Lately I've been contemplating what it feels like to be me. But I'm coming to understand what it takes to feel comfortable in my own skin: I need to know what myself feels like. And this awareness requires actually knowing my body as well as my internal thoughts, feelings, motivations, and desires.
All this provocative thought has actually stemmed in part from TLC's What Not to Wear - which I've come to enjoy not for its moral implications or theories on the totality of life, but because oddly enough it's helped me connect some other recent thoughts about what it means to be "myself." I've come to realize how often I am mean to myself - I punish my body. I tell myself unkind things, and I do so as an unconscious punishment for not measuring up to what I "should" be, based on my perceptions of loveliness or beauty or intelligence.
At 5'10" (since sixth grade) I have a set of standards in my head about what is acceptable for me, like what a shameful weight is for me; when I fail to meet my standard I start seeing the chubby little insecure girl I was growing up rather than the strong and beautiful woman I am today. In this mindset I miss all the lovely parts of myself: my curly hair, my color changing eyes, my strong legs, my hourglass shape. And when I ignore my total picture I pile on the punishment and disdain by only putting my hair in a pony tail, wearing clothes that don't fit (either too big, or too small), and generally feeling miserable.
I see myself in so many of the nominees on the show - not because I wear only rainbow stripes, or tween styles - but in my inability to see my beauty because my imperfections scream at me, so I cower and hide behind them. It seems what the hosts are trying to do is help people come out of hiding and embrace their full self, emphasizing what is great and working with everything else in a total-package approach.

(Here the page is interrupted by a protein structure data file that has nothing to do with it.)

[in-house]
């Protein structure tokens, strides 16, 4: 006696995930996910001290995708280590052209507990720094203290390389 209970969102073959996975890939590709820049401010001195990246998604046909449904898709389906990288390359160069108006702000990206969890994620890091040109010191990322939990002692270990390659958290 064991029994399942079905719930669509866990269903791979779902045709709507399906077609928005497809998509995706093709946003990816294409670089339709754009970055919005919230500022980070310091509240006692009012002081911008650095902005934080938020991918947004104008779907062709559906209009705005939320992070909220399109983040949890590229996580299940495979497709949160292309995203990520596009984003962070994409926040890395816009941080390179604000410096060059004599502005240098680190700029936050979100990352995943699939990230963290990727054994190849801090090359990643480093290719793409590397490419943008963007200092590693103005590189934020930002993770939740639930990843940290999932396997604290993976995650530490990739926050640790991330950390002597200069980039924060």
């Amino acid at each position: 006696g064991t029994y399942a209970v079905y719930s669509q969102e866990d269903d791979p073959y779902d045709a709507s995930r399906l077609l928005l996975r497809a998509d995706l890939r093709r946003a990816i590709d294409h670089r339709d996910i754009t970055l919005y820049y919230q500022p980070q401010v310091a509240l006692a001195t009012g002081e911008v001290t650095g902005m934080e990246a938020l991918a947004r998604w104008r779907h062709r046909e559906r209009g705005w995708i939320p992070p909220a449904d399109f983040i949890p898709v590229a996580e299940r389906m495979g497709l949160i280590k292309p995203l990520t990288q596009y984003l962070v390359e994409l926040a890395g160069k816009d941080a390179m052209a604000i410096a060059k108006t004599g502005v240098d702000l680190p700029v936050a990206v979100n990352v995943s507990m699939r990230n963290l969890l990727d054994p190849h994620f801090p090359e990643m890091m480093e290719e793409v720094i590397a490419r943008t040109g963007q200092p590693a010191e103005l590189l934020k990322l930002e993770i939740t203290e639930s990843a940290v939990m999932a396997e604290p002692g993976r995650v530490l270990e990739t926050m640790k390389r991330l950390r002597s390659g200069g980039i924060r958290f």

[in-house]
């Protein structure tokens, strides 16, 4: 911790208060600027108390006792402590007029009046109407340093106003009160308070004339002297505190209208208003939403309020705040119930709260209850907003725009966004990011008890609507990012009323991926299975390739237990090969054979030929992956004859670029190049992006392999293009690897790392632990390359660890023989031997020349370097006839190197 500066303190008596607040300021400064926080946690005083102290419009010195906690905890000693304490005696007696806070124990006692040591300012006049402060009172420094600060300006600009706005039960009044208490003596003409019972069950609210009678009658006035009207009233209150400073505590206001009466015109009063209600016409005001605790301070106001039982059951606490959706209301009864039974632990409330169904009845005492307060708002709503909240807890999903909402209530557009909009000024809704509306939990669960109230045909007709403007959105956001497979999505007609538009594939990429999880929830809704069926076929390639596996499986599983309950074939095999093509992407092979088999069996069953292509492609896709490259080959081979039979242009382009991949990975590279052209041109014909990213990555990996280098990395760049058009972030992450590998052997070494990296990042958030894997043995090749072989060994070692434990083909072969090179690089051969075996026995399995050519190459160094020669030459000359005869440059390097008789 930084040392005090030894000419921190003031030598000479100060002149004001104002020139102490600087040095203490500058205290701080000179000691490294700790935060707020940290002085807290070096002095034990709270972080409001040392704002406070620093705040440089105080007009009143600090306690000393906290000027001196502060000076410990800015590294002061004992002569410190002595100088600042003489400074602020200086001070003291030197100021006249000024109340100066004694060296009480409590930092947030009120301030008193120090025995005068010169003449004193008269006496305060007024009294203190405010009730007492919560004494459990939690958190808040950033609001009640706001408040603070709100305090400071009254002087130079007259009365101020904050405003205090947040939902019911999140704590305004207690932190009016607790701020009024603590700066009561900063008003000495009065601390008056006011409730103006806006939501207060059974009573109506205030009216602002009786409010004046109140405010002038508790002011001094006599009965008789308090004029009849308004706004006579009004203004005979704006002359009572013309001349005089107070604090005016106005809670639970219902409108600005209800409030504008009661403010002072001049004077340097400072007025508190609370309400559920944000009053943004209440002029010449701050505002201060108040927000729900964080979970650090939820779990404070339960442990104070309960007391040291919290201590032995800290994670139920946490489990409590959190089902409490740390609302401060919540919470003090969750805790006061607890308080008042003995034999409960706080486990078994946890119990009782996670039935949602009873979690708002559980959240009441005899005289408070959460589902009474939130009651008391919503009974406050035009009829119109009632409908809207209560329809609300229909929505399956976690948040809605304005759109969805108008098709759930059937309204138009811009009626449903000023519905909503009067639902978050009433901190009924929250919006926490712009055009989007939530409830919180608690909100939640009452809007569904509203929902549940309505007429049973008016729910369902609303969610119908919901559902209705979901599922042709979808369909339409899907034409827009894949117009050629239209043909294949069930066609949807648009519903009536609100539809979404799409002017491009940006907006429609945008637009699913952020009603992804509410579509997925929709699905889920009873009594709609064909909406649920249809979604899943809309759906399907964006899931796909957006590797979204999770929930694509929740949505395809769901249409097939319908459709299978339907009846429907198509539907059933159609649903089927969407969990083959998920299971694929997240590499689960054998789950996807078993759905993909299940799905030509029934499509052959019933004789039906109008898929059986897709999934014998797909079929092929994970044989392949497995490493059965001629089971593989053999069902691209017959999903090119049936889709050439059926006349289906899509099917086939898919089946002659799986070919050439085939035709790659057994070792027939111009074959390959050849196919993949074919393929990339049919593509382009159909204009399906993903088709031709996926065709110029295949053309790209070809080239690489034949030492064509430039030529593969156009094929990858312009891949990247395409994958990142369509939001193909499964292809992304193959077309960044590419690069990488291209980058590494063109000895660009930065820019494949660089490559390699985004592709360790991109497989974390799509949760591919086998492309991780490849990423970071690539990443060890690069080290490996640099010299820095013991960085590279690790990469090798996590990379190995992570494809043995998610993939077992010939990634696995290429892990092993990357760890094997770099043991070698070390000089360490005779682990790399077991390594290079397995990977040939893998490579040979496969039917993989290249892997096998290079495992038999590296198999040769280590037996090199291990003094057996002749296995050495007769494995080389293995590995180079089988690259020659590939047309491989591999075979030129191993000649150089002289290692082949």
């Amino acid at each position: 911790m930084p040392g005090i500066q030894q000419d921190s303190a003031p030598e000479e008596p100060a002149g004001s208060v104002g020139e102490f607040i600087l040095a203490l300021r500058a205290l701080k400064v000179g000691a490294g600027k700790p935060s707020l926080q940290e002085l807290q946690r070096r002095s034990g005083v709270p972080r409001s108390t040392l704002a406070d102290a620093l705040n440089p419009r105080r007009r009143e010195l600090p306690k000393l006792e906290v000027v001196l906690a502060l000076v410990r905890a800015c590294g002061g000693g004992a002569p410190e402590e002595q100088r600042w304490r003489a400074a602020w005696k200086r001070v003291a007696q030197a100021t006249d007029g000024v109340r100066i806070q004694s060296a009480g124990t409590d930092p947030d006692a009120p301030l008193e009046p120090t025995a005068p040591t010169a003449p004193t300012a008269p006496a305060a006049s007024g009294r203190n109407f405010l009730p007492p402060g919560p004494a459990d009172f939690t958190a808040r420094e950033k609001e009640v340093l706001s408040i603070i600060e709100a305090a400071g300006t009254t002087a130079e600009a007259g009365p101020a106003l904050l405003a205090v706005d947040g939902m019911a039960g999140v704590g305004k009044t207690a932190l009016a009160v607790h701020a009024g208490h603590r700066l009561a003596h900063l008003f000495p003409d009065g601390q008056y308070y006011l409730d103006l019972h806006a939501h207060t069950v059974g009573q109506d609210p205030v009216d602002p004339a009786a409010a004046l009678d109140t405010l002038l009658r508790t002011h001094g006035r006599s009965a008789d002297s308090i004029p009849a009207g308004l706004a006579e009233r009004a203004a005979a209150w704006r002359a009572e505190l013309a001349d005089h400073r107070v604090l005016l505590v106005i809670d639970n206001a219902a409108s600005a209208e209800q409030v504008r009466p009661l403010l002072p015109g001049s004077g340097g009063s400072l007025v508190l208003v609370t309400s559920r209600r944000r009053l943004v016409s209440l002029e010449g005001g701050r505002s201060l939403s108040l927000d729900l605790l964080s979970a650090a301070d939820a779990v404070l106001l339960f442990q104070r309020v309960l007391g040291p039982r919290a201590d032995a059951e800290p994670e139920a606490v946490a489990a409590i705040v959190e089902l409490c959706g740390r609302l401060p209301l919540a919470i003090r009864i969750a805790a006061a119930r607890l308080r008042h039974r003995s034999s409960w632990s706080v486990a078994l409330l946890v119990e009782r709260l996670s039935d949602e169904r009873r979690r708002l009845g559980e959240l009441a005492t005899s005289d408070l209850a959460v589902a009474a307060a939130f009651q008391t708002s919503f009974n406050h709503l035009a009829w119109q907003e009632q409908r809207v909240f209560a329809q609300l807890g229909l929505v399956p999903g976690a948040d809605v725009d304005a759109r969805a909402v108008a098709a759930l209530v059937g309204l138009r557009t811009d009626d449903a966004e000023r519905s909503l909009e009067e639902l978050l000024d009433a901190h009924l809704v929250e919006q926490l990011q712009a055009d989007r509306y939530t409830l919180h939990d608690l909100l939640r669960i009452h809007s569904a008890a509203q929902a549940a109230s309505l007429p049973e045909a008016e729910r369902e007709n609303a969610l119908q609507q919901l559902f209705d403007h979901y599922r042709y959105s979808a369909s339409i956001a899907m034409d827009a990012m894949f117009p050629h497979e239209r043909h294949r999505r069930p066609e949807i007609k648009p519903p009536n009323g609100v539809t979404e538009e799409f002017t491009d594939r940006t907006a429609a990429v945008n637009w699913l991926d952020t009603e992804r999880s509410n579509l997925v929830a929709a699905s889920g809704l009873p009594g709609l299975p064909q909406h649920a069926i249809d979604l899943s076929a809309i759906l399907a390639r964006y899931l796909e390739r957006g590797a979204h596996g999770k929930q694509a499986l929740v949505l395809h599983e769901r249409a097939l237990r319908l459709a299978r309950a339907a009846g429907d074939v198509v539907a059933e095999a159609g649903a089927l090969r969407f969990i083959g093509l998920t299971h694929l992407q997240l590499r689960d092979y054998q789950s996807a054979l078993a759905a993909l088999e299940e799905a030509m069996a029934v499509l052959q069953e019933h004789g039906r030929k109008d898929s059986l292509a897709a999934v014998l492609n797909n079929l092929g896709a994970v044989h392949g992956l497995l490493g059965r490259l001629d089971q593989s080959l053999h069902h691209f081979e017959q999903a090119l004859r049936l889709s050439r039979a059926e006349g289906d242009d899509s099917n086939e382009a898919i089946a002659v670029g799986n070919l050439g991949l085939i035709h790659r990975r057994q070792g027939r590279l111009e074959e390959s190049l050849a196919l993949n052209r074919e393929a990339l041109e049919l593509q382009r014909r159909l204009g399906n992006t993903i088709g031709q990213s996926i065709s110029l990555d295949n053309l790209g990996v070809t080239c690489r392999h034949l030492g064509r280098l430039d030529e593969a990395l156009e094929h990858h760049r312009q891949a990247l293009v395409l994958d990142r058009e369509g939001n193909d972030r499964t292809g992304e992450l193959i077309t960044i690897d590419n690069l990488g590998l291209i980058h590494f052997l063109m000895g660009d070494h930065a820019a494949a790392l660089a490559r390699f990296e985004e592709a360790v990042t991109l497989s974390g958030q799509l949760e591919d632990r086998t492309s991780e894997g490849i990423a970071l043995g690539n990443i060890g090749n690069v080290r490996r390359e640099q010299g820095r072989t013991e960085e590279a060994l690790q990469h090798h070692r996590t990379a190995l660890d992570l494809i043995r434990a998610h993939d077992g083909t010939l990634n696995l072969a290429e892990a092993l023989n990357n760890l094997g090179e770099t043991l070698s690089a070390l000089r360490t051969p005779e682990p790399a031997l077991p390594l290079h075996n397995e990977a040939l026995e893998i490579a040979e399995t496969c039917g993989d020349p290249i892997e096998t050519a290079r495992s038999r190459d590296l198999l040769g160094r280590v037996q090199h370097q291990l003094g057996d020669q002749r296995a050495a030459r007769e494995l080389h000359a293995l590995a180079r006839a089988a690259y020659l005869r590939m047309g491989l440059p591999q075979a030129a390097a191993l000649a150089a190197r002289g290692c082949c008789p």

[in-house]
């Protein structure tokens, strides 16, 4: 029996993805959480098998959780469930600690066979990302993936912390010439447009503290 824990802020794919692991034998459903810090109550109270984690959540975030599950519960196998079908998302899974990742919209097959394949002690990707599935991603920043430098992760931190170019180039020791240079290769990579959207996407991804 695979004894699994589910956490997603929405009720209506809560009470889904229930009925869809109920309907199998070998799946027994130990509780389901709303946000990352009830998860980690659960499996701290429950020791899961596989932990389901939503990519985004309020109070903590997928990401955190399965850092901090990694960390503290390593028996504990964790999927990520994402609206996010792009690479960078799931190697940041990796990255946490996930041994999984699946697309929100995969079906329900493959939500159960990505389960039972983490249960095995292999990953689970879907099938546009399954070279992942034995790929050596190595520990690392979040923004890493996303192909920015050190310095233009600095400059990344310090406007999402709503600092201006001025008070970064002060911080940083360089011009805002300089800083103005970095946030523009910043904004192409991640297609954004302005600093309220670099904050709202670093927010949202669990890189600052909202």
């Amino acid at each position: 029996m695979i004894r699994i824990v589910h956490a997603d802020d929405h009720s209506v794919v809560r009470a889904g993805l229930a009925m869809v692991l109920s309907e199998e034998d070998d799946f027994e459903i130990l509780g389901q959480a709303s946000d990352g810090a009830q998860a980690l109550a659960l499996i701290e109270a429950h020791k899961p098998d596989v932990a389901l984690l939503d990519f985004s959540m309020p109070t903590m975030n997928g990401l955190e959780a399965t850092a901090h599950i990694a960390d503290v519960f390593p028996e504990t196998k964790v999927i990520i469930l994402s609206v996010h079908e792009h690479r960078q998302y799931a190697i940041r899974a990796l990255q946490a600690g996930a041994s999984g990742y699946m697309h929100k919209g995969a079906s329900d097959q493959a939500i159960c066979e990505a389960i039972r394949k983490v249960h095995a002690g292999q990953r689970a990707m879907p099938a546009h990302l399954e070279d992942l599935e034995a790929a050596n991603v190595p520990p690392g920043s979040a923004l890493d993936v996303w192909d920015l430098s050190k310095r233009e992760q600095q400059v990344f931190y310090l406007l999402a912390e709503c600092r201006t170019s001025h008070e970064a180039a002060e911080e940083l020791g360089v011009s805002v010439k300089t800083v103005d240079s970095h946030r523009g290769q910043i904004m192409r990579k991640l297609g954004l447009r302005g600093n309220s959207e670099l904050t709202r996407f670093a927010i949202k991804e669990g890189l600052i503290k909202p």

One of the things I hear over and over again on this show is how crucial fit is to a person looking the way they feel (this goes both ways). They say nothing of size or talk about hidding "wrong shapes" under ponchos. They reinforce the idea that clothes are for the body - the body is not for the clothes. I think Jesus would agree (Matt. 6:25-34).
And while writing this post I found a quote from one of the hosts, Stacy London, on her own body journey: "I have been every size in my life. I’ve been smaller than a zero, up through a size 16. I’ve had lots of issues with body image and weight my whole life and it really took a great deal of work to recognize that at all those weights, no matter how I felt, I could still find a dress that made me feel...powerful."
It seems the issue is in the perception of value. As humans we find a lot of ways to undermine our value - a list of addictions come to mind. My weapon of choice is often related to my body. But I'm wondering if valuing myself looks less like shaming myself for not being a size 8 jean, and more like finding a pair of jeans that fit well, regardless of their size. What could be unleashed if I cared for my body through acceptance and wisdom, rather than shame and punishment?